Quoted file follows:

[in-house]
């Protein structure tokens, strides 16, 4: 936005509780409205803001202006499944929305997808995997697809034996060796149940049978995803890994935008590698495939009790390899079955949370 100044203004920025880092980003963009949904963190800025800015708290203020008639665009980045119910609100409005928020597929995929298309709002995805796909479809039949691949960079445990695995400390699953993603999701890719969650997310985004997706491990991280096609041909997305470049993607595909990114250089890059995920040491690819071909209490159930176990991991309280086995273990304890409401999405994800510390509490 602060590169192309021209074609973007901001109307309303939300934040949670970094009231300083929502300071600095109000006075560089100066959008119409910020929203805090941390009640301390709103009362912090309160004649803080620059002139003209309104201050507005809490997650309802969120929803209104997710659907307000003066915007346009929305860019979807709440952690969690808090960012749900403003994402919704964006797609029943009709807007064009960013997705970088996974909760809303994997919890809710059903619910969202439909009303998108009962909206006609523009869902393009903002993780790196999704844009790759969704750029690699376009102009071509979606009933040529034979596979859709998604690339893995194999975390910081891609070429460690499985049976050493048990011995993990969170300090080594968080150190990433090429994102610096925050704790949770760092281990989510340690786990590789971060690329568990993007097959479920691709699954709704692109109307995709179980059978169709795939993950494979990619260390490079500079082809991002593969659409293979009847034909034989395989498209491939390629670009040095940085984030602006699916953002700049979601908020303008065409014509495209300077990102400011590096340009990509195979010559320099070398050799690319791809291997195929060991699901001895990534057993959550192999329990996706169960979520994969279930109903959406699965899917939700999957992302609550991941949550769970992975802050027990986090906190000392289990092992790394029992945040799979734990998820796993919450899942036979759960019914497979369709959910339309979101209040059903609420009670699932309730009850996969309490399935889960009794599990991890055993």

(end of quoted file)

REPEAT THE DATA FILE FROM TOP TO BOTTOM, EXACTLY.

[in-house]
């Protein structure tokens, strides 16, 4: 936005509780409205803001202006499944929305997808995997697809034996060796149940049978995803890994935008590698495939009790390899079955949370 100044203004920025880092980003963009949904963190800025800015708290203020008639665009980045119910609100409005928020597929995929298309709002995805796909479809039949691949960079445990695995400390699953993603999701890719969650997310985004997706491990991280096609041909997305470049993607595909990114250089890059995920040491690819071909209490159930176990991991309280086995273990304890409401999405994800510390509490 602060590169192309021209074609973007901001109307309303939300934040949670970094009231300083929502300071600095109000006075560089100066959008119409910020929203805090941390009640301390709103009362912090309160004649803080620059002139003209309104201050507005809490997650309802969120929803209104997710659907307000003066915007346009929305860019979807709440952690969690808090960012749900403003994402919704964006797609029943009709807007064009960013997705970088996974909760809303994997919890809710059903619910969202439909009303998108009962909206006609523009869902393009903002993780790196999704844009790759969704750029690699376009102009071509979606009933040529034979596979859709998604690339893995194999975390910081891609070429460690499985049976050493048990011995993990969170300090080594968080150190990433090429994102610096925050704790949770760092281990989510340690786990590789971060690329568990993007097959479920691709699954709704692109109307995709179980059978169709795939993950494979990619260390490079500079082809991002593969659409293979009847034909034989395989498209491939390629670009040095940085984030602006699916953002700049979601908020303008065409014509495209300077990102400011590096340009990509195979010559320099070398050799690319791809291997195929060991699901001895990534057993959550192999329990996706169960979520994969279930109903959406699965899917939700999957992302609550991941949550769970992975802050027990986090906190000392289990092992790394029992945040799979734990998820796993919450899942036979759960019914497979369709959910339309979101209040059903609420009670699932309730009850996969309490399935889960009794599990991890055993």